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Rabbits

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Ameena
110717.  Wed Nov 01, 2006 2:43 pm Reply with quote

Do we? Which month?

 
Cleverina Clogs
113142.  Mon Nov 06, 2006 10:41 am Reply with quote

every month

 
gerontius grumpus
123141.  Sun Dec 03, 2006 8:20 am Reply with quote

Rabbits are thought to have been introduced into England by the Normans. In the middle ages they were kept in warrens.

The prctice of eating their own dung is called refection, they do this because the digestion of cellulose in their diet, by the gut biota, takes place distally to where sugars are absorbed by the gut. Only faeces that contain the absorbable products of digestion are eaten.

 
Ejob
123153.  Sun Dec 03, 2006 8:49 am Reply with quote

Ameena wrote:
Does anyone know the words for "baby mammals born without eyes/ears/fur etc (eg rats, dogs)" and "baby mammals born like little copies of adults" (eg guinea pigs, chinchillas)? It's been bugging me for ages...there's a word for one and a word for the other and I was told it several times when I was at college but always just forgot it straight away :P.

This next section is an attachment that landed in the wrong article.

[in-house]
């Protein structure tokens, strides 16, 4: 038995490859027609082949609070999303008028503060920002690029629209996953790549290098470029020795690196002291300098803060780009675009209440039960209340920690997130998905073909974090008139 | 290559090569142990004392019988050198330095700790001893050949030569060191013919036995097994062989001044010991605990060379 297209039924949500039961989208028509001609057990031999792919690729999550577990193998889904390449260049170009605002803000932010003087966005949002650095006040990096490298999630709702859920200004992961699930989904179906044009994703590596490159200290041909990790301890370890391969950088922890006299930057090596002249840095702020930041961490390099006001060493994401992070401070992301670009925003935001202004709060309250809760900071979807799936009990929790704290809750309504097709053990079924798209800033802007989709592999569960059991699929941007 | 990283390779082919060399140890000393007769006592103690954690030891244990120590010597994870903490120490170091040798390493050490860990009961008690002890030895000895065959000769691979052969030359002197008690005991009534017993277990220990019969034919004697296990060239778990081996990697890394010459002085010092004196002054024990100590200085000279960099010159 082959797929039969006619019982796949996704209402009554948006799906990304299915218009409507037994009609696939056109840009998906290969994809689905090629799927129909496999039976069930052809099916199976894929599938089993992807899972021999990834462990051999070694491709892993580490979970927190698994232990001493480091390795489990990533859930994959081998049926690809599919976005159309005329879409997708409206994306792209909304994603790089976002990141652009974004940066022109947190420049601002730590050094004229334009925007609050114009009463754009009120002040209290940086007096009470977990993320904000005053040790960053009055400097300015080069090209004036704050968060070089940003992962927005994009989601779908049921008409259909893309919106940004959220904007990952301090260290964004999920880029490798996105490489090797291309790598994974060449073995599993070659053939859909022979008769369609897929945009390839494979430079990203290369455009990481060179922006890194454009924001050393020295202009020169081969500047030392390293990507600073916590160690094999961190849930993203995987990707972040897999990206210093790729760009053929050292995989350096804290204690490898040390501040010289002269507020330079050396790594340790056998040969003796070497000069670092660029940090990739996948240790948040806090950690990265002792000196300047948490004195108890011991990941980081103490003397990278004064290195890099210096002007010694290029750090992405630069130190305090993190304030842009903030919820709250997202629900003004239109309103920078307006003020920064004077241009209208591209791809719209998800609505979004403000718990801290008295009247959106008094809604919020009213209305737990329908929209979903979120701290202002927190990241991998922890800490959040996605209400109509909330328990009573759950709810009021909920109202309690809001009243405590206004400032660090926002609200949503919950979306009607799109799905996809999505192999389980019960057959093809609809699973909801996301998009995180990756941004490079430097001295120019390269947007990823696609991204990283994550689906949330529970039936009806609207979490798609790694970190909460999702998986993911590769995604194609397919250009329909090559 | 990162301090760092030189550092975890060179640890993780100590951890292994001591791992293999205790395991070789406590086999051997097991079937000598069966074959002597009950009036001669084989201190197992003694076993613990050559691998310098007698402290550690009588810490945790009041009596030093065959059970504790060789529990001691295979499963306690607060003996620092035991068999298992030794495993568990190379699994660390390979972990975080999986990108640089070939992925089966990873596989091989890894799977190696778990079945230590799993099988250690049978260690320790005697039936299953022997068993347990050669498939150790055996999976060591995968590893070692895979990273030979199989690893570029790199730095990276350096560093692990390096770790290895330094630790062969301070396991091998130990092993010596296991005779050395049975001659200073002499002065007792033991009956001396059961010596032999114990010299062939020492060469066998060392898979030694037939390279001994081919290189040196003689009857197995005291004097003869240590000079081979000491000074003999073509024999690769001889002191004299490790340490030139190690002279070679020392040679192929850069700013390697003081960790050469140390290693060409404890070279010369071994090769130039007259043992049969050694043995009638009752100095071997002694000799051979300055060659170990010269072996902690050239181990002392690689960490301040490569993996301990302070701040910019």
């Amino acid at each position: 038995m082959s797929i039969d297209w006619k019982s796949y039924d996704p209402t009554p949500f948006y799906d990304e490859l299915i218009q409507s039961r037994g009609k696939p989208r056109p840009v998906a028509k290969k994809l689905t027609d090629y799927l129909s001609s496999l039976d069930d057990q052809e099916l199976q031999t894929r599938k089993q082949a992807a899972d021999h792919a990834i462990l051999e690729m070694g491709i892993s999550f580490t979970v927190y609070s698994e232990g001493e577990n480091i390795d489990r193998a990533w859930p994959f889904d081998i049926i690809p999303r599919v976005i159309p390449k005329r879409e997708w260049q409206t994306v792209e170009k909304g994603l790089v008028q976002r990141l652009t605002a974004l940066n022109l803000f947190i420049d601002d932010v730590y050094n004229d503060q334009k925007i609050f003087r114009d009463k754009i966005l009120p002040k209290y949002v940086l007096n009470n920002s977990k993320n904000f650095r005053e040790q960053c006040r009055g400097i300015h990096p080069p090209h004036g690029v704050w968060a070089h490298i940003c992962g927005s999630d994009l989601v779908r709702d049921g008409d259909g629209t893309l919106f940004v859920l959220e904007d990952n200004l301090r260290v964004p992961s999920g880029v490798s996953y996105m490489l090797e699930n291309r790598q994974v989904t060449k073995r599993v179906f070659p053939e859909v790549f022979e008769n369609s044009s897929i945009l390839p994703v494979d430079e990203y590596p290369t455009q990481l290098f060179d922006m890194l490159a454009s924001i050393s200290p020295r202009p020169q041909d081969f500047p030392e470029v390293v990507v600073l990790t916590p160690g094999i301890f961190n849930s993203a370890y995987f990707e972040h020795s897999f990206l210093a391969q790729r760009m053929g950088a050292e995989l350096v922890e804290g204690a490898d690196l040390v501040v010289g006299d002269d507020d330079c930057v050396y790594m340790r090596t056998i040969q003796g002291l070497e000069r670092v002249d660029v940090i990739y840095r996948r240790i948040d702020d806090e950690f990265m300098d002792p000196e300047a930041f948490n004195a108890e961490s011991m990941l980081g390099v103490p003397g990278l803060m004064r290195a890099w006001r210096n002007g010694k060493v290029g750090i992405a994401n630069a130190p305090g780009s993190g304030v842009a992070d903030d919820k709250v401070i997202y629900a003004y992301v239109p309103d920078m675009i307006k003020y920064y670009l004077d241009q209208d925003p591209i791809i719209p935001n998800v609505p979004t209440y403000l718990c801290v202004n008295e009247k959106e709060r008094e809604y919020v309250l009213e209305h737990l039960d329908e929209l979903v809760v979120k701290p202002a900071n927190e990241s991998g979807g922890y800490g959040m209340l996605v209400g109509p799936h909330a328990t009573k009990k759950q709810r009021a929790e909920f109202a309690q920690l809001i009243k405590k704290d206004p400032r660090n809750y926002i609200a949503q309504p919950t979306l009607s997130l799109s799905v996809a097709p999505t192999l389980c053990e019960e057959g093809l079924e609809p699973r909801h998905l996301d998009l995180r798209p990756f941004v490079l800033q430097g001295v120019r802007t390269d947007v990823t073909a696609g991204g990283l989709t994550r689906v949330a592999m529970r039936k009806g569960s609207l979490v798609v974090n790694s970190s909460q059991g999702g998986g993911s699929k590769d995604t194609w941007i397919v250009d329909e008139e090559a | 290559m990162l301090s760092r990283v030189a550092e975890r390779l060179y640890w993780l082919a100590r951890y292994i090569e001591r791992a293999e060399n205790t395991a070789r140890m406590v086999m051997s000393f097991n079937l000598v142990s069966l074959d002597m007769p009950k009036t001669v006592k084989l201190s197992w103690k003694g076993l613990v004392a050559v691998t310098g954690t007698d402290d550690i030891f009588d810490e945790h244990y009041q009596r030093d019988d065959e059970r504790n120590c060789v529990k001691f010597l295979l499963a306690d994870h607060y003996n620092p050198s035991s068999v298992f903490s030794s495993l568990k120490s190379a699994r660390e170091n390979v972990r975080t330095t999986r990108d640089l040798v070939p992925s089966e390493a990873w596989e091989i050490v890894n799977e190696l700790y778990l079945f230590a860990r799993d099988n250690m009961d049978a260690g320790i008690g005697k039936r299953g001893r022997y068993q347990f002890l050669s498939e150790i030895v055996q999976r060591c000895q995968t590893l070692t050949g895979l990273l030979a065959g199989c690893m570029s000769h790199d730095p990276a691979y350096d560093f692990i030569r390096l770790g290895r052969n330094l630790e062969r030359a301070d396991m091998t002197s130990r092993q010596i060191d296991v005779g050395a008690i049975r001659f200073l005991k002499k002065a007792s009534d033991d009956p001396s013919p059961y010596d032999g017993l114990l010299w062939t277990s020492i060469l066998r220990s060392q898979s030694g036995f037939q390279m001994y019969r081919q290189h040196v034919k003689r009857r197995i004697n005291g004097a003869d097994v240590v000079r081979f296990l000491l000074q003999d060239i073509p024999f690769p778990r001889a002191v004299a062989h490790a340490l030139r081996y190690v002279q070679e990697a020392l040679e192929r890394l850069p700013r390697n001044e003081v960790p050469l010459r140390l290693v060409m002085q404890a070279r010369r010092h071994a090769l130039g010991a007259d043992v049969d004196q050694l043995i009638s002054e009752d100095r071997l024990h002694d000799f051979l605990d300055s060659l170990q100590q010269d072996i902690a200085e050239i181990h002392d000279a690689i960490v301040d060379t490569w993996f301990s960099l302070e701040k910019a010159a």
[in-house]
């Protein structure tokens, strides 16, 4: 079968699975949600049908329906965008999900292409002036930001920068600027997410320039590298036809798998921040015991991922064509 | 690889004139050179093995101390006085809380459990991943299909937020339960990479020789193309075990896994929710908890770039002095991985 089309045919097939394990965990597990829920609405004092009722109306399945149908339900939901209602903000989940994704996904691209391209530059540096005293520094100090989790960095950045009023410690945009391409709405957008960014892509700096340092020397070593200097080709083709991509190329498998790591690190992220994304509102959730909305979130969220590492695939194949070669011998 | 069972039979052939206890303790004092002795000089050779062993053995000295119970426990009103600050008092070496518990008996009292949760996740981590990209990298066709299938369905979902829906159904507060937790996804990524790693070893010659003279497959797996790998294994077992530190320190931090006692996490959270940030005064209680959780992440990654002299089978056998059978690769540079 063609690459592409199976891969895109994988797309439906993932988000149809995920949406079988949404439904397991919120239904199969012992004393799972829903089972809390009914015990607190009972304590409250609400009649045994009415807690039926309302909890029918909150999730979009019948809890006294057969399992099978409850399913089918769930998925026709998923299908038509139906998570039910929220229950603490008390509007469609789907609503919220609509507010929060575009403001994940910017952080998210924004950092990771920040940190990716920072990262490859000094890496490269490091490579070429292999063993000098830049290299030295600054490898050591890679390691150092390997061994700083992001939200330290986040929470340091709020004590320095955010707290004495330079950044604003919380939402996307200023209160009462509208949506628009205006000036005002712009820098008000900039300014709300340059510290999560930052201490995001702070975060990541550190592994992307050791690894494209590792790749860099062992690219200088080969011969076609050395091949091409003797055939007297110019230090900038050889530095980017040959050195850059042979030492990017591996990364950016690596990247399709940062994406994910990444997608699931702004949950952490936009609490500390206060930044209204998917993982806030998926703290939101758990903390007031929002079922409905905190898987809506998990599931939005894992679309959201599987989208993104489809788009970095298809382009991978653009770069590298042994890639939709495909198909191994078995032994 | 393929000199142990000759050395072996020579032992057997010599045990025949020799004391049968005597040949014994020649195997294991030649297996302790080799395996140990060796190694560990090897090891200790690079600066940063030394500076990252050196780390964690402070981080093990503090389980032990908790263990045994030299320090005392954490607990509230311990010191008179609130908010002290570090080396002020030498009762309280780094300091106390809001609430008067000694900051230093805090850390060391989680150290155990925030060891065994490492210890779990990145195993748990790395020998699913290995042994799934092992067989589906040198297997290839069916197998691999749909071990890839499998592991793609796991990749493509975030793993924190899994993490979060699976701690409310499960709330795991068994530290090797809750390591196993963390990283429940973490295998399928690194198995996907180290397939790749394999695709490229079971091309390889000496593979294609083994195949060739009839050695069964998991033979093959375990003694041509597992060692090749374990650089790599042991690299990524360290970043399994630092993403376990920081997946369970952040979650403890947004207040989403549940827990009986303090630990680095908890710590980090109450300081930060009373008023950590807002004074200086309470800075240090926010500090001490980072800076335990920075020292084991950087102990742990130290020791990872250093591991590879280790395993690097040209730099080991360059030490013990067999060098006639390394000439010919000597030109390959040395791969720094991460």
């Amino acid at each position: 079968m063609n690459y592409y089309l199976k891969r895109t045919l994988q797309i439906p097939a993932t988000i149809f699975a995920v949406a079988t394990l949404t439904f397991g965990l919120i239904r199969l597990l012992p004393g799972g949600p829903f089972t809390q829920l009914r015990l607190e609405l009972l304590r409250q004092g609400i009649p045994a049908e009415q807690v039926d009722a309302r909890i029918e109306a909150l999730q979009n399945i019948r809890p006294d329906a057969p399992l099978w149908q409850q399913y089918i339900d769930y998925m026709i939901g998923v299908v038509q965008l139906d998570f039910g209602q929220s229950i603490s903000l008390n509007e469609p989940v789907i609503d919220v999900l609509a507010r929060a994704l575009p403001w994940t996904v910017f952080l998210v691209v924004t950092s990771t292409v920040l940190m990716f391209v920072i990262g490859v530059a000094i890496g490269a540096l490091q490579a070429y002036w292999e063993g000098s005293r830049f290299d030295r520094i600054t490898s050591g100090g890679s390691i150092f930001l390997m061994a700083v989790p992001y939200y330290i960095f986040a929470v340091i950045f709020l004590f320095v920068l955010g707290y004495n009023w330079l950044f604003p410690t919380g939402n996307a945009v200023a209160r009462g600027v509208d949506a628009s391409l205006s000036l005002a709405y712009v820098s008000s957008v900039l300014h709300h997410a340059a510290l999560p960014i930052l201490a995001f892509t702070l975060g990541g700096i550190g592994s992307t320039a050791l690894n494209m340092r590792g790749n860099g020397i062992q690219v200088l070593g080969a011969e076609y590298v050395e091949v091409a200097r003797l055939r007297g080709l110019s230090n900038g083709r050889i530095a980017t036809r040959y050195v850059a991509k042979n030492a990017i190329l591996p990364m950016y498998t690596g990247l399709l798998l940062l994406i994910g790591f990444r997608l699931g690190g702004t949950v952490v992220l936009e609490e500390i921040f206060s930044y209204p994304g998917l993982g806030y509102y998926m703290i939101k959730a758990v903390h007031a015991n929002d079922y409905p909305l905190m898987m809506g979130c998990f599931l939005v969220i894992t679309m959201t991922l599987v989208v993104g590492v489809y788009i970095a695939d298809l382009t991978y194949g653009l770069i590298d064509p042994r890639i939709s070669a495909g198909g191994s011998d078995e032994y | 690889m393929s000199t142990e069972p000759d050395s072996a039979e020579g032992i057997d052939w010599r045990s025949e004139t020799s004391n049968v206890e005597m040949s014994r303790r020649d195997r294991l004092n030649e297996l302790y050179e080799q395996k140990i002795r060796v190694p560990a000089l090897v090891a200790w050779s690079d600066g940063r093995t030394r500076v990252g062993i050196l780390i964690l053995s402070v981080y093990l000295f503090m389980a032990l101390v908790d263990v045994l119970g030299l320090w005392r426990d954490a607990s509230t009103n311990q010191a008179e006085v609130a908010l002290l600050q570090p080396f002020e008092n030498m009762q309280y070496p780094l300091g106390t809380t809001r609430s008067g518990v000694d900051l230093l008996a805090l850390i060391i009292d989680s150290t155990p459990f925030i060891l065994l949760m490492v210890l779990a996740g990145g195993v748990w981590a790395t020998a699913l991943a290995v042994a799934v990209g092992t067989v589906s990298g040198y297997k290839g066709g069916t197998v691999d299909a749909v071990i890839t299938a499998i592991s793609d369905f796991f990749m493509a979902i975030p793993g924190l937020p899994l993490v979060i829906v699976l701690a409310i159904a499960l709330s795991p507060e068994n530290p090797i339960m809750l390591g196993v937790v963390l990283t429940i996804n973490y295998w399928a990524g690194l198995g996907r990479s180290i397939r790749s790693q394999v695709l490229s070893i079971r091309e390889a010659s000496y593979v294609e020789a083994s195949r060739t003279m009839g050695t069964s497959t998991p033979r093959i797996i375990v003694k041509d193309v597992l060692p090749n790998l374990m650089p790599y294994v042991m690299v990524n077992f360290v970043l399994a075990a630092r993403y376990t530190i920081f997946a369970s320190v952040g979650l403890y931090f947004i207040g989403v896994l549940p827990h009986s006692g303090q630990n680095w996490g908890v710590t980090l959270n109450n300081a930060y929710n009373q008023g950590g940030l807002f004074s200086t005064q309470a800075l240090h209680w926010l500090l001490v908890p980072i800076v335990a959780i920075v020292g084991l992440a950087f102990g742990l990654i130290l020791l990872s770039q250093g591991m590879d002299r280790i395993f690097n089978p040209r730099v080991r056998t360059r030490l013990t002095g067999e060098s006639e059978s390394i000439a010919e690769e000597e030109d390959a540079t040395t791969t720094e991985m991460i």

Maybe you mean precocial and altricial? Precocial meaning those that are relatively mature and mobile from the moment of birth or hatching, and altricial being the opposite.

Edit: it's not only used for mammals but also for birds.

 
Ameena
123227.  Sun Dec 03, 2006 1:18 pm Reply with quote

Oh yeah, I found it now - my friend asked someone about a week ago and phoned me up to tell me, lol. And so far I haven't managed to forget them straight away :O.
Still, thanks for the info - shows I would have found out eventually even if she hadn't phoned and told me ;).

 
grimwig
124144.  Wed Dec 06, 2006 6:42 am Reply with quote

In Japanese tradition, rabbits live on the Moon where they make mochi the popular snack of mashed sticky rice. This comes from interpreting the pattern of dark patches on the moon as a rabbit standing on tiptoes on the left pounding on an usu, a Japanese mortar (See also: Man in the moon). A pop culture manifestation of this tradition can be found in the character title character of Sailor Moon, whose name is Usagi Tsukino, Japanese for "rabbit of the moon". Similarly, Japanese-American Stan Sakai's comic book character of Usagi Yojimbo is an anthropomorphic samurai rabbit based loosely on Japanese swordsman Miyamoto Musashi